MONK = The Complete Riverside Recordings – Thelonious Monk, piano/ Charlie Rouse, saxophone/ Art Blakey, drums/ John Coltrane, saxophone/ Sonny Rollins, saxophone/ Coleman Hawkins, saxophone/ Gerry Mulligan, saxophone & clarinet/ Max Roach, drums/ Clark Terry, trumpet/ Thad Jones, trumpet/ Johnny Griffin, saxophone/ Wilbur Ware, bass – Riverside 888072360020, About 16 hours – (Re-release from 1986; Distr. by Concord Music) (15-CD set) [5/18/15] *****
Before his final years recording for Columbia, Thelonious Monk produced these recordings for the small Riverside Records label. They are among the best work he’s ever done. It was here he honed his immortal compositions like “Epistrophy,” “Panonica,” “Straight No Chaser,” “Crepulsule with Nellie,” “Rhythm-a-Ning,” and a score of other tunes.
A founder of Riverside, Orrin Keepnews (1923-2015), produced this set in 1986. It won two GRAMMYs in 1987, one for Best Historical Album and the other for Best Album Notes. Frankly, I don’t understand how it received Best Album Notes, since what he wrote consists of dry recountings of who did what and when and some engineering notes, but virtually no discussion of Monk’s music. In Thelonious Monk: The Life and Times of an American Original, Robin Kelley notices this about him as well.
But enough of that. What about the music? Well, you won’t want to lend out this set. Although the first seven discs are in mono, the entire set is worth owning forever. Not everything sounds great (some of the live material could have been tweaked more), but the quality of the music playing installs it permanently in the hallways of greatness. No details are provided on whether engineers Shinobu Kukumoto and Nobuhiro Iwama recently did their prestidigitation with the digital transfer from the 1986 material, or whether they did it only in 1986. No matter, it’s got some new stuff on it. It now includes a legendary abandoned session with timid drummer Shelly Manne, which Keepnews’s colleague hired in a rash moment. It’s fascinating to hear Monk (who had a cold) play a lackluster “‘Round Midnight.” Luckily there are other recordings here of this work (including a solo) that redeem this misfire. There are also several partial takes and some in-studio bantering, the kind that you hear on a Sony Legacy Recordings completist collection.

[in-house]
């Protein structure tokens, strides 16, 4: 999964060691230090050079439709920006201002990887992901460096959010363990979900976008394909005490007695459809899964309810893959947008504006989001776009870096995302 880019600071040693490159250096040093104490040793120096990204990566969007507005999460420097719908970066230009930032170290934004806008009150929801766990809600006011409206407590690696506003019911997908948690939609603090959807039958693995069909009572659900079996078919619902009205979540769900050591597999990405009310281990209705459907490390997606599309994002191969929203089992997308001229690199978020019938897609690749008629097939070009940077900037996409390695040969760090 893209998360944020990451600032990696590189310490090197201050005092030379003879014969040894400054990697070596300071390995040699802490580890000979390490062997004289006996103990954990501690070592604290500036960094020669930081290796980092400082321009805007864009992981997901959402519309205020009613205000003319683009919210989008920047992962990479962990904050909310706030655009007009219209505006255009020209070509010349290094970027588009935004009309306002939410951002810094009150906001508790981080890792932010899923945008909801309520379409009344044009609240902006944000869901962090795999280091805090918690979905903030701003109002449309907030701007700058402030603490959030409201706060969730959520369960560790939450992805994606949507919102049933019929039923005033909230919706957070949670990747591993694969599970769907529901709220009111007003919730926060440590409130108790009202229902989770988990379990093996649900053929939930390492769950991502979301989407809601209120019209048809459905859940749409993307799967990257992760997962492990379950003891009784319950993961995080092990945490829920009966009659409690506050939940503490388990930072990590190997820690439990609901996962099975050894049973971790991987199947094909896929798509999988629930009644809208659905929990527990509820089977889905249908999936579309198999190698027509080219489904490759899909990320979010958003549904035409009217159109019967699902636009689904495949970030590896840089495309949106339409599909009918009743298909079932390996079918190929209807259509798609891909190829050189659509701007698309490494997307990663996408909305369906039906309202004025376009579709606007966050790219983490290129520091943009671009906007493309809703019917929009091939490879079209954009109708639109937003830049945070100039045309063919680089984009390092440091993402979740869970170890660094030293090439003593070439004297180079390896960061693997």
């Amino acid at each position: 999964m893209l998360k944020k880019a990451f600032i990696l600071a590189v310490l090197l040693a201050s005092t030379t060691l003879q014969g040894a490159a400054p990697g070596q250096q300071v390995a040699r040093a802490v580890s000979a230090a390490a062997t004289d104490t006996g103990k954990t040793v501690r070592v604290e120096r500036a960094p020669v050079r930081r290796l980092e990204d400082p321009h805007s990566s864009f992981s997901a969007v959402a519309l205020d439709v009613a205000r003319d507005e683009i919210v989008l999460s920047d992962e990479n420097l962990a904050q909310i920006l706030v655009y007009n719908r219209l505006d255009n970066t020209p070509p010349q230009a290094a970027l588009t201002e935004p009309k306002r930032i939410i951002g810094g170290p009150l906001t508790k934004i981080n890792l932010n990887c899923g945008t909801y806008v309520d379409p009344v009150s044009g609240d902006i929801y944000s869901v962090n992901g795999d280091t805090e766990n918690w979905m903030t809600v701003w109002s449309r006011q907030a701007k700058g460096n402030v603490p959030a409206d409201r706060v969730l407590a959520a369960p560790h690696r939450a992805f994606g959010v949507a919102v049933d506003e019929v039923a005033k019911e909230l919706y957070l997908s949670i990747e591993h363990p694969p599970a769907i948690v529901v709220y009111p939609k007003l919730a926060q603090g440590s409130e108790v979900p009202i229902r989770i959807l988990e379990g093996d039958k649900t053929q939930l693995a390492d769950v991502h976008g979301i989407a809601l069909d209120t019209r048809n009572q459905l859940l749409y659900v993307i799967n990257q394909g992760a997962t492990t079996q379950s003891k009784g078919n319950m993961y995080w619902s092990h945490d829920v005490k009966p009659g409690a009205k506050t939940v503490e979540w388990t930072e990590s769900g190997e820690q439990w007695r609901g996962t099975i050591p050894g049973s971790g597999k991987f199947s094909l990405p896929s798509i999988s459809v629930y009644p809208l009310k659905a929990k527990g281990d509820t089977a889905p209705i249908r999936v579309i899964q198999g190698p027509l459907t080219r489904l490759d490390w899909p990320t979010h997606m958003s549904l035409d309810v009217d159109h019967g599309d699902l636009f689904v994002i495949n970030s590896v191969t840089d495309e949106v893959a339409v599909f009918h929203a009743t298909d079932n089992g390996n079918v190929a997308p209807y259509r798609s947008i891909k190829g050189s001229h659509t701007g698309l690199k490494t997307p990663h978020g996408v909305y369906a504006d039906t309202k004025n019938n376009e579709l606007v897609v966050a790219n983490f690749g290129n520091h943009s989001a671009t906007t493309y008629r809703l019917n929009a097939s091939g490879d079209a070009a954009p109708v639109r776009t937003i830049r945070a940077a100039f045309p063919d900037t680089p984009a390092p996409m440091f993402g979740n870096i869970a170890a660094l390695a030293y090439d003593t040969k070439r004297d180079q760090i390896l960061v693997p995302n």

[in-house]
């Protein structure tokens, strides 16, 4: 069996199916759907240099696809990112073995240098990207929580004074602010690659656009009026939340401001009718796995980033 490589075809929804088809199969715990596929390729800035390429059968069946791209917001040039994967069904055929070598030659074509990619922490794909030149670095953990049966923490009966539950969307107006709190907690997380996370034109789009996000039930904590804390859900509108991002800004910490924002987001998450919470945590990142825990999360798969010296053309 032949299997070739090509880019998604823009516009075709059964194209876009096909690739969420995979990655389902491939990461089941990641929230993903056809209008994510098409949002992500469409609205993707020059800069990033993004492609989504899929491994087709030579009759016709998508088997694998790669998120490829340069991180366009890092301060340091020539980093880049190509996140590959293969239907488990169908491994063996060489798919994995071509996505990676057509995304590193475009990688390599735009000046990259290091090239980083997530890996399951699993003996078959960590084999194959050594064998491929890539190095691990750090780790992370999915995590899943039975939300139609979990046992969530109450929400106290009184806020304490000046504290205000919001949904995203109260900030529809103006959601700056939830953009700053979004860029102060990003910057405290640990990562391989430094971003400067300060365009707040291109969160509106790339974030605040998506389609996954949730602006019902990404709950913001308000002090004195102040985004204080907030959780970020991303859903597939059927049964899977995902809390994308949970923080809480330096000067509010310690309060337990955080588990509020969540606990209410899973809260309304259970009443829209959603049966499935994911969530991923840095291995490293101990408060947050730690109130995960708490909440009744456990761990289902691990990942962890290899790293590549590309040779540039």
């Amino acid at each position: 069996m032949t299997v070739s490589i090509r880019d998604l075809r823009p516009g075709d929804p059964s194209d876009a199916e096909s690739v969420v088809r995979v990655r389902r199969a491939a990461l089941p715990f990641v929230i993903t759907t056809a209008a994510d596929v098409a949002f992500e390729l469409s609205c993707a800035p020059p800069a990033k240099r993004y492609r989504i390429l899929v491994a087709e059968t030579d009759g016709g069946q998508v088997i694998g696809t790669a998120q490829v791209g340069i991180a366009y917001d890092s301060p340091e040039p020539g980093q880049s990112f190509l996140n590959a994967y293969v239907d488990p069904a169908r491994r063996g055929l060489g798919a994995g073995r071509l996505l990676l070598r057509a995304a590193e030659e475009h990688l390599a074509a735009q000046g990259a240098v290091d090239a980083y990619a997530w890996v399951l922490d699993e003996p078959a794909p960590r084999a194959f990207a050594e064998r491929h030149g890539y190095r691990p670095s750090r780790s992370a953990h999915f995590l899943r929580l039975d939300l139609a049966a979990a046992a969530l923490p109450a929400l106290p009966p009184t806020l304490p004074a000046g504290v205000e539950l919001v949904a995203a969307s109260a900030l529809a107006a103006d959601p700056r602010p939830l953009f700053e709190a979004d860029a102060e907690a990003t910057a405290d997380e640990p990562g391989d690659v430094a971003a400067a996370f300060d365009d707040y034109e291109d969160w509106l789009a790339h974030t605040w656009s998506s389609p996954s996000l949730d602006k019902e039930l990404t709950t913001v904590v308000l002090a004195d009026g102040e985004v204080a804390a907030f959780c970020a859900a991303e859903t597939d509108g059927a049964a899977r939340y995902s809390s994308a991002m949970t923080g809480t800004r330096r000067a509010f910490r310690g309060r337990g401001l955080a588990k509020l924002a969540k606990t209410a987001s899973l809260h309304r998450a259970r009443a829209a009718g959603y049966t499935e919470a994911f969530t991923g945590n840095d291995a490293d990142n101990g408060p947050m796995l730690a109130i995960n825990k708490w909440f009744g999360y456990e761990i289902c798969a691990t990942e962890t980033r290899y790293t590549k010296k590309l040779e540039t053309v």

Sometimes Monk chose tunes that were part of his repertoire since the 40s. For example, in Discs 1 and 2, the uptempo “Liza” playfully engages him and drummer Art Blakey, whereas the medium-tempo “Just You, Just Me” is a lively conversation between Monk’s left and right hands. In “Darn That Dream” and “You are Too Beautiful,” Monk shows off his uniquely dissonant talent while still preserving these songs’ romanticism. On discs 4 & 5 there are engaging hard-swinging versions of the older tunes “Epistrophy” and “Off Minor,” but on “Well, You Needn’t,” with Coleman Hawkins and John Coltrane on tenor sax and Blakey on drums, the soloists blaze like CGI meteorites in a sci-fi flick. Often when Monk got ahold of a standard, he put it through some surreal changes. On disc 6, “Sweet and Lovely” sounds like an expressionist painting would if it could slowly moan and tap-dance the walls at the same time. Monk’s descending chord patterns are swirls of contrasting color. On the same disc, “Coming on the Hudson” the chromatic harmonic progressions and odd rhythms make the piece sound like boats bobbing their way down that river.
So few people today mention this about Monk’s music, but it’s eminently danceable. While I was listening to this set, my wife couldn’t resist shaking & shimmying, even after doing her best Kristen Wiig (“Oh don’t make me dance!”). Playing live at the Blackhawk Club in the ‘50s, Monk knew this was expected and he rarely disappointed.
That doesn’t mean his playing doesn’t occasionally fall short of expectation. On disc 4, “Crepuscule with Nellie, take 6” his playing is halting and tentative, as if he’s trying something that’s not working out. Disc 10 is a mixed bag, as Keepnews overloads it with personnel, the over-orchestrated effect, outdated even then. “Little Rootie Tootie” is too raucous and has a recording mistake, so it had to be redone. “Monk’s Mood” plods along, and is actually a bit boring. But some pieces break free from their meanderings, like “Friday the 13th,” which quickly atones for its tedious opening riff.
So why did I award five stars to a set that has some misfires? It’s because with Thelonious Monk even the not-quites have some value. In the last thirty seconds of Disc 15’s “Bemsha Swing,” Charlie Rouse is playing dominant on tenor sax with Monk unobtrusively accompanying him in the background. Suddenly Monk echoes that melody, but slyly out of phase by a half-beat (not once but thrice). It happens so quickly that you blurt “WTF???” and reach for the remote. You weren’t listening and Thelonious just caught you.